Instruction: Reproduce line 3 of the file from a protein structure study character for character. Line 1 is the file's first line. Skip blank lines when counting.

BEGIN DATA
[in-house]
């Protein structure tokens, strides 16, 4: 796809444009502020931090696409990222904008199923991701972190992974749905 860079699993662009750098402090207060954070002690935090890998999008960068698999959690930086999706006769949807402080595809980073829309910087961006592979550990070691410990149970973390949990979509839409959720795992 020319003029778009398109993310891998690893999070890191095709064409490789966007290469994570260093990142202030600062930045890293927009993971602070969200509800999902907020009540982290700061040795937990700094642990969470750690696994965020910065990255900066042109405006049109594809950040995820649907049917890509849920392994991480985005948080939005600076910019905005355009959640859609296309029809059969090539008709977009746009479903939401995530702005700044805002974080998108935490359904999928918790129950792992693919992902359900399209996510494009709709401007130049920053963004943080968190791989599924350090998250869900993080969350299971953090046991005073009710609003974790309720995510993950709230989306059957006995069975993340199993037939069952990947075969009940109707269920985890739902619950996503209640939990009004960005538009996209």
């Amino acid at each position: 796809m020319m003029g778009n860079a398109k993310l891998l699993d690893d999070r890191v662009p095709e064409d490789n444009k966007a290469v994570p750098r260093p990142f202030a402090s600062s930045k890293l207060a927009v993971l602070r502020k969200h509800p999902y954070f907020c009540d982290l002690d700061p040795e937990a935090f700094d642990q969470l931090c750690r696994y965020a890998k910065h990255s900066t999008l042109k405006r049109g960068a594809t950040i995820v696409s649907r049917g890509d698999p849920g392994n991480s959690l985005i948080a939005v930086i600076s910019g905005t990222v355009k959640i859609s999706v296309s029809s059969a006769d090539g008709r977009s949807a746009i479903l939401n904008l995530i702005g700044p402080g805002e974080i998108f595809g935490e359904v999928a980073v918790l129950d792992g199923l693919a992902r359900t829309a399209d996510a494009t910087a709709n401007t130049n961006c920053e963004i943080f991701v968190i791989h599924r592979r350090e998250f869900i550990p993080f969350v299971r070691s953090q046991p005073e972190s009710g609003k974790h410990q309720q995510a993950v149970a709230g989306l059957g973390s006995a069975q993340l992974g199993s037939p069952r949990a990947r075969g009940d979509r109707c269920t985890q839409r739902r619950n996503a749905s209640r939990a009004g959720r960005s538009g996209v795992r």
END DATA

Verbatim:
């Amino acid at each position: 796809m020319m003029g778009n860079a398109k993310l891998l699993d690893d999070r890191v662009p095709e064409d490789n444009k966007a290469v994570p750098r260093p990142f202030a402090s600062s930045k890293l207060a927009v993971l602070r502020k969200h509800p999902y954070f907020c009540d982290l002690d700061p040795e937990a935090f700094d642990q969470l931090c750690r696994y965020a890998k910065h990255s900066t999008l042109k405006r049109g960068a594809t950040i995820v696409s649907r049917g890509d698999p849920g392994n991480s959690l985005i948080a939005v930086i600076s910019g905005t990222v355009k959640i859609s999706v296309s029809s059969a006769d090539g008709r977009s949807a746009i479903l939401n904008l995530i702005g700044p402080g805002e974080i998108f595809g935490e359904v999928a980073v918790l129950d792992g199923l693919a992902r359900t829309a399209d996510a494009t910087a709709n401007t130049n961006c920053e963004i943080f991701v968190i791989h599924r592979r350090e998250f869900i550990p993080f969350v299971r070691s953090q046991p005073e972190s009710g609003k974790h410990q309720q995510a993950v149970a709230g989306l059957g973390s006995a069975q993340l992974g199993s037939p069952r949990a990947r075969g009940d979509r109707c269920t985890q839409r739902r619950n996503a749905s209640r939990a009004g959720r960005s538009g996209v795992r």